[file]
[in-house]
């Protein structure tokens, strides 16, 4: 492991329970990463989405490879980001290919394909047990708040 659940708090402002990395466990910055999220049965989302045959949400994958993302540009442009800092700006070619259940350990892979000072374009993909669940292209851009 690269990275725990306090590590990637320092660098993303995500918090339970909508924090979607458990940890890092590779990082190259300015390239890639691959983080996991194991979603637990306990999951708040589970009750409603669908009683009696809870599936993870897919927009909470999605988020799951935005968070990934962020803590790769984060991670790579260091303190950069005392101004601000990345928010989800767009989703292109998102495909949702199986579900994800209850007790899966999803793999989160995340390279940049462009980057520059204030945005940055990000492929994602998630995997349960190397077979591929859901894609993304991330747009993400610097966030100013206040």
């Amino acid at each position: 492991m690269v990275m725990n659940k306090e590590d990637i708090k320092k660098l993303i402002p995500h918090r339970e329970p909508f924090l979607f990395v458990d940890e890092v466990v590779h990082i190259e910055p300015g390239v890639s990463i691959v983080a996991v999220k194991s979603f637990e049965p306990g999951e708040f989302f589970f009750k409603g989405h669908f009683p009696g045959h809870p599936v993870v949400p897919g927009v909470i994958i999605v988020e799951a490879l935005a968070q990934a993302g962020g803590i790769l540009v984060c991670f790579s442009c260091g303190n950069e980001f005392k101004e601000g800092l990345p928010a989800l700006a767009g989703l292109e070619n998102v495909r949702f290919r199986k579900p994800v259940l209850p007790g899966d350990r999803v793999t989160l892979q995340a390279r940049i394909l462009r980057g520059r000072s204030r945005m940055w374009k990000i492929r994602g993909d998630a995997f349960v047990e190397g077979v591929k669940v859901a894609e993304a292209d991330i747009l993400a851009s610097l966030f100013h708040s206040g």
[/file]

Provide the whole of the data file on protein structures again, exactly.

[in-house]
């Protein structure tokens, strides 16, 4: 492991329970990463989405490879980001290919394909047990708040 659940708090402002990395466990910055999220049965989302045959949400994958993302540009442009800092700006070619259940350990892979000072374009993909669940292209851009 690269990275725990306090590590990637320092660098993303995500918090339970909508924090979607458990940890890092590779990082190259300015390239890639691959983080996991194991979603637990306990999951708040589970009750409603669908009683009696809870599936993870897919927009909470999605988020799951935005968070990934962020803590790769984060991670790579260091303190950069005392101004601000990345928010989800767009989703292109998102495909949702199986579900994800209850007790899966999803793999989160995340390279940049462009980057520059204030945005940055990000492929994602998630995997349960190397077979591929859901894609993304991330747009993400610097966030100013206040």
């Amino acid at each position: 492991m690269v990275m725990n659940k306090e590590d990637i708090k320092k660098l993303i402002p995500h918090r339970e329970p909508f924090l979607f990395v458990d940890e890092v466990v590779h990082i190259e910055p300015g390239v890639s990463i691959v983080a996991v999220k194991s979603f637990e049965p306990g999951e708040f989302f589970f009750k409603g989405h669908f009683p009696g045959h809870p599936v993870v949400p897919g927009v909470i994958i999605v988020e799951a490879l935005a968070q990934a993302g962020g803590i790769l540009v984060c991670f790579s442009c260091g303190n950069e980001f005392k101004e601000g800092l990345p928010a989800l700006a767009g989703l292109e070619n998102v495909r949702f290919r199986k579900p994800v259940l209850p007790g899966d350990r999803v793999t989160l892979q995340a390279r940049i394909l462009r980057g520059r000072s204030r945005m940055w374009k990000i492929r994602g993909d998630a995997f349960v047990e190397g077979v591929k669940v859901a894609e993304a292209d991330i747009l993400a851009s610097l966030f100013h708040s206040g």